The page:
Convicted felon Donald Trump’s legal problems are multiplying

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As Donald Trump settles into his new status as a convicted felon, a layer of challenges and roadblocks is surfacing that threatens his political and business aspirations even further. As Trump is learning, running for President of the United States after having been convicted on all 34 federal counts brought against him is not exactly an enviable position.

In Vermont, the Republican State Committee’s rules state that it cannot “support or promote any candidate for elective office who is a convicted felon.” It appears the Committee is so far following this rule, not mentioning Trump once on social media since his conviction.

By early last year, according to a report from NBC News, the rules were amended to allow for a narrow exemption “under extenuating circumstances” following a majority vote by the Executive Committee. We’ll see how things play out as the November election nears.

Trump’s new status as a convicted felon is also threatening his golf courses in an unusual way. The New Jersey Attorney General’s office will soon determine whether Trump’s convictions should bar him from holding a liquor license at his three golf courses in the state. New Jersey law requires withholding licenses from people convicted of any crime “involving moral turpitude,” according to a report from The Guardian.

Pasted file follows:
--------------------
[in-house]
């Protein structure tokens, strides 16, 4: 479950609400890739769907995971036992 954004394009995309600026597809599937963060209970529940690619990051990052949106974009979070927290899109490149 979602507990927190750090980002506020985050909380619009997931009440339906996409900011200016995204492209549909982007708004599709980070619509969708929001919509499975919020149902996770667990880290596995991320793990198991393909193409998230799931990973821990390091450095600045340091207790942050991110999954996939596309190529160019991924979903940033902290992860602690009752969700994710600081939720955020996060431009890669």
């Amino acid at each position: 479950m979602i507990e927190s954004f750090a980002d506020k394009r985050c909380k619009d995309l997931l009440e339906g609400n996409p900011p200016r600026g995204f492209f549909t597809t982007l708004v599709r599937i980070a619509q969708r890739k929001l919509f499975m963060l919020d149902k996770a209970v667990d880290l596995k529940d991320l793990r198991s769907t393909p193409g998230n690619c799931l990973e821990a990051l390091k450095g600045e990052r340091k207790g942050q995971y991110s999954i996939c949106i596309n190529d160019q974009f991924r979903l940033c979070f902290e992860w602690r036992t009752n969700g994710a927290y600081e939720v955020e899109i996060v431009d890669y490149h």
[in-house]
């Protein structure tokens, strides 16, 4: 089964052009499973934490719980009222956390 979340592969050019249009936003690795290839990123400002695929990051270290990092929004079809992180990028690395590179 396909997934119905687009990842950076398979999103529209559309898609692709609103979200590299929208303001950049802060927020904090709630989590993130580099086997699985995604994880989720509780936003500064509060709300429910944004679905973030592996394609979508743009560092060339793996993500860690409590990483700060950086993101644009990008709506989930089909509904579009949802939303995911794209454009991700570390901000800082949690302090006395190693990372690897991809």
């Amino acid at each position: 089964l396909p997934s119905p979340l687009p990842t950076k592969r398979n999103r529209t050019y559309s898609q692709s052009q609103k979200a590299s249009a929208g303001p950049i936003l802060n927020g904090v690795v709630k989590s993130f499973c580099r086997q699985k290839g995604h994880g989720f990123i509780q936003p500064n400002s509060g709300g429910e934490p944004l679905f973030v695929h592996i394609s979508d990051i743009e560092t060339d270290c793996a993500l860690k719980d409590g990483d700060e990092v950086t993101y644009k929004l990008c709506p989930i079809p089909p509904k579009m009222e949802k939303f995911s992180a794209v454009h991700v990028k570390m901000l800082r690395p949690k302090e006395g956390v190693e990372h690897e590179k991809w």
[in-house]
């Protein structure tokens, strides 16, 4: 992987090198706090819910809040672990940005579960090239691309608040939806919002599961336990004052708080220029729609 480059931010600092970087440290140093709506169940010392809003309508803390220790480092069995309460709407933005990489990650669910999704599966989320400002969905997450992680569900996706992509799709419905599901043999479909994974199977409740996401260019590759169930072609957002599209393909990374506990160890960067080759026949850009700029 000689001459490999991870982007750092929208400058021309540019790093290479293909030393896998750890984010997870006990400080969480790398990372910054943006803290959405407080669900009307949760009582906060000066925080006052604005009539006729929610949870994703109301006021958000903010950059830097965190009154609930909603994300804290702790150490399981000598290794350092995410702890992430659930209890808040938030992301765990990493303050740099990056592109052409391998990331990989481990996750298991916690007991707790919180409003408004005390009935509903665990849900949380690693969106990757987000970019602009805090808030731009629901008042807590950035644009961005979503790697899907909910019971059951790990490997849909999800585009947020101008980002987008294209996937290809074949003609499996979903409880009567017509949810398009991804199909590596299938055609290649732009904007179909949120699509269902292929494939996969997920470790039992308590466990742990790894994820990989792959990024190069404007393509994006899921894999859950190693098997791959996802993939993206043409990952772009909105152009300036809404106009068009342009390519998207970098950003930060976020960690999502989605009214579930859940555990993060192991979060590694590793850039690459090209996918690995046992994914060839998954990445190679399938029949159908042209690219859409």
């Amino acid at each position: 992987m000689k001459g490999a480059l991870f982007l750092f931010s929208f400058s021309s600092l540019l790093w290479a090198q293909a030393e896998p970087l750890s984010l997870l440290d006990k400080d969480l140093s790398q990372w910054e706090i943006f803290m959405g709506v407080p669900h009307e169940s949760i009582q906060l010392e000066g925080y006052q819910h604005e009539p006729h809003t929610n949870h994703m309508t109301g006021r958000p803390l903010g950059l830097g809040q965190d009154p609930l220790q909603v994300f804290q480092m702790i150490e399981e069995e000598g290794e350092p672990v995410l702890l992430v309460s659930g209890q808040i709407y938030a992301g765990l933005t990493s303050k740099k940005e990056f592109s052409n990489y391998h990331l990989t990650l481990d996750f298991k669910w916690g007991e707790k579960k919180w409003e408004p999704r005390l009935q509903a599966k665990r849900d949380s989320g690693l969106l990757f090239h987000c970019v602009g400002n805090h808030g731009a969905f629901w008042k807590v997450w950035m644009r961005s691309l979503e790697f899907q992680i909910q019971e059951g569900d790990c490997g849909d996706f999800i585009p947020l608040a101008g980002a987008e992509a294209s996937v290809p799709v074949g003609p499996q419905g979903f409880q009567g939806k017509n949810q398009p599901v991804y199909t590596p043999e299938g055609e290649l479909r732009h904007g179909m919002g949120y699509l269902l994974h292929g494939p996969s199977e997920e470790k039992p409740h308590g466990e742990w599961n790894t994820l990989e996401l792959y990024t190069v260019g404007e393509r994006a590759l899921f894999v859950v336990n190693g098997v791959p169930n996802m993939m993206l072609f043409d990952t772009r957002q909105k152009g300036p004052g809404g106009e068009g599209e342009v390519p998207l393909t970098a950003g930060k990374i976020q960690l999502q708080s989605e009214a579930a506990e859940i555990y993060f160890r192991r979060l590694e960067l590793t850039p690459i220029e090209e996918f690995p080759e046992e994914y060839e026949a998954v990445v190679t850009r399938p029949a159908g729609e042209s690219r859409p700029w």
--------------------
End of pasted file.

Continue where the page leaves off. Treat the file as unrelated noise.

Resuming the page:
This news follows a CNN report that the New York City Police Department is set to revoke Trump’s license to carry a concealed weapon because of his convictions. Trump’s license was suspended early last year following his indictments. At that time, Trump turned over two of his three licensed pistols while his third “was lawfully moved to Florida.”

It’s not every day that a convicted felon runs for the highest office in the land. However, Trump is discovering that his new status creates unanticipated barriers and other complications for him, including threats to his business. As Trump continues plodding forward in a desperate and clumsy attempt to retake the White House, his morass of problems grows ever thicker.

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